This is the kind of film for which the phrase “They don’t make them like this anymore.” Was coined. It is a small, low budget tightly scripted black and white thriller in which the suspense is constantly to the point of being unbearable. I suspect that it falls into the “noir” genre of some kind because it very definitely focuses and explores the noir or dark side of its principal character’s persona. But I would prefer to call it a “cozy” of some sort. But I don’t mean that in the British Mystery sense of the word. I call it that because of the narrow scope of the picture both in its visuals and story which is almost exclusively about the leading character Jim Osborne, his wife Laurie and the crime he commits. Just about every other character in the story is a walk-on in terms of screen time. There are a few outdoor scenes but 80% of the action takes place indoors, either in houses, office buildings, hotel rooms or airports. This lack of visual expansiveness is what gives the viewer this cozy sense, enclosed feeling I am talking about.
The story in outline is simplicity itself. A bank manager discovers a loophole in the US extradition laws with Brazil and decides to change his hum-drum life by stealing a million dollars from the bank on Friday thereby giving him the whole weekend to get to Brazil and disappear before the theft is discovered on Monday. He lies to his fife who is unaware of his plans. He tells her that he’s going on a business trip and would like her to accompany him. He then commits the crime and they start on their journey. But things don’t go as easily as he had thought and he is faced with one problem after another. Some of them are major but most are trivial or mundane circumstances that we all face when travelling, without much tension, simply because we don’t have a million stolen dollars in our luggage.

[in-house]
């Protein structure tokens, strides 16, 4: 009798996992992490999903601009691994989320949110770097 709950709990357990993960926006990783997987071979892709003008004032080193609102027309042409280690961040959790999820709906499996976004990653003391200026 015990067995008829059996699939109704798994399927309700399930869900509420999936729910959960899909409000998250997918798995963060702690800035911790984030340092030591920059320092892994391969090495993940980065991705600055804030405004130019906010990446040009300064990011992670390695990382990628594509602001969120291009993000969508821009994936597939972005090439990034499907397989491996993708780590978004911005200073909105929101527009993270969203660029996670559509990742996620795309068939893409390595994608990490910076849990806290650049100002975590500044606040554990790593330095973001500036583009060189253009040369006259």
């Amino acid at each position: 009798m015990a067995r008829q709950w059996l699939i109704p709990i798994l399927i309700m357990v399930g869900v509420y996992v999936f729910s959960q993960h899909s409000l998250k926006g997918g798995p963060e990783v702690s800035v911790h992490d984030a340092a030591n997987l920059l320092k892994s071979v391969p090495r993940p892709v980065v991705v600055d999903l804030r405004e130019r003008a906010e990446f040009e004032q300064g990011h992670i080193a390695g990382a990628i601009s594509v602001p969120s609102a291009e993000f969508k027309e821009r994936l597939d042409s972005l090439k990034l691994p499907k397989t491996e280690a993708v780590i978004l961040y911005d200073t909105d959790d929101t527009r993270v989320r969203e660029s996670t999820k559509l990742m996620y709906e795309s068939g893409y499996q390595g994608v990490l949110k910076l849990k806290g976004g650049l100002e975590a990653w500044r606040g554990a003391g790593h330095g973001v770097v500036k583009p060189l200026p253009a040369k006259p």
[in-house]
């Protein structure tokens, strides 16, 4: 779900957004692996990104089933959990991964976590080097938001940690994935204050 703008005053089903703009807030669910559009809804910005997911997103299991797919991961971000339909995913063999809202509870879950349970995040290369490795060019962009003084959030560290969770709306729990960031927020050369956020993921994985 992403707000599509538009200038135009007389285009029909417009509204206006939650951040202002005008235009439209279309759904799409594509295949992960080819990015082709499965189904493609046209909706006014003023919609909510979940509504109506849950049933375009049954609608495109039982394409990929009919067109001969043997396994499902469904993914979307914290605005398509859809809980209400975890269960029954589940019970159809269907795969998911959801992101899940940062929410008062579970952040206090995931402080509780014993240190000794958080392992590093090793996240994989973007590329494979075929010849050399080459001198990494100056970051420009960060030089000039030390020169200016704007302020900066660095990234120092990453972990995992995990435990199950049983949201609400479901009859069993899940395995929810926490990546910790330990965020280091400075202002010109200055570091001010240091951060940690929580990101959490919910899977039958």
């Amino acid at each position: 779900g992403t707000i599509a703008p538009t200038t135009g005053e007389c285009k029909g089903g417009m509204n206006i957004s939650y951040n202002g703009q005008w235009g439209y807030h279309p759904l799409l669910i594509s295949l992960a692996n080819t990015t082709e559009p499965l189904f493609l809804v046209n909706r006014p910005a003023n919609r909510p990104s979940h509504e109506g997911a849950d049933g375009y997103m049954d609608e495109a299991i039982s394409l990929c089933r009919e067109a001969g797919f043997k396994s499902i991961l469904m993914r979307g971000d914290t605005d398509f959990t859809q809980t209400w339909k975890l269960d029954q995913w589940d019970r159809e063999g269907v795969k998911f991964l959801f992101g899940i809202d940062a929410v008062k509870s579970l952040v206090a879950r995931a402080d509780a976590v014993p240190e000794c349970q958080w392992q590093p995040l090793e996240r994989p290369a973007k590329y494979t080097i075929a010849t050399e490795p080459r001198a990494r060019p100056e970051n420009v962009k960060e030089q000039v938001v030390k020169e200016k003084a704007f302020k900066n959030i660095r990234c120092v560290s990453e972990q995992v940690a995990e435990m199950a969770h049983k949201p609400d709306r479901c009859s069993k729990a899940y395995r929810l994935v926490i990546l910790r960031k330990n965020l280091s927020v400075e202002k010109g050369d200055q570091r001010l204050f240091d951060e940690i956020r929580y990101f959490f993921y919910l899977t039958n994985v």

The film begins casually enough but then in about 10 minutes in the suspense starts to build and build until we’re about to explode. This because the director (Andrew L. Stone) who was also the author puts us not only in the shoes of Jim Osborne but also into his mind via narration. It stars Joseph Cotten as Osborn and Teresa Wright as Laurie. Both were in Hitchcock’s terrific Shadow of a Doubt (1943). There they were uncle and niece; here they are husband and wife. Cotten, with his Patrician looks and cultured sounding speech patterns always had a talent for projecting something sinister underneath. Here he tempers it with a certain kind of tender concern. Teresa Wright, on the other hand, always projected a kind of outright honesty that was engaging without being cloying. And in the context of this story that quality is used to good effect.
The running time is 85 minutes. But it is an 85 minutes packed with so much nail biting suspense that it could or should be used as a model of effective screen economy in these times when just about every other released mainstream picture seems to be an indulgent 20 or 30 minutes too long for its own good…In the olden days of the Studio System (in which this film was made) a picture like this was called “ a programmer” meaning it was a taut, expertly made cinema exercise of little or no significance. Just something to go on the bottom half of a double bill. But today if a sharply made suspense film like this came along, we wouldn’t call it commonplace, we would most likely call it a “work of art.”
Here are the newest entries in my video blog series 100 Crime Films, finishing off my series of five original/remake comparisons. Watch these to hear my thoughts on both versions of Bad Lieutenant, The Getaway, and Breathless.
With my newest video blogs, I compare both versions of The Killers and also the original and remake of Cape Fear.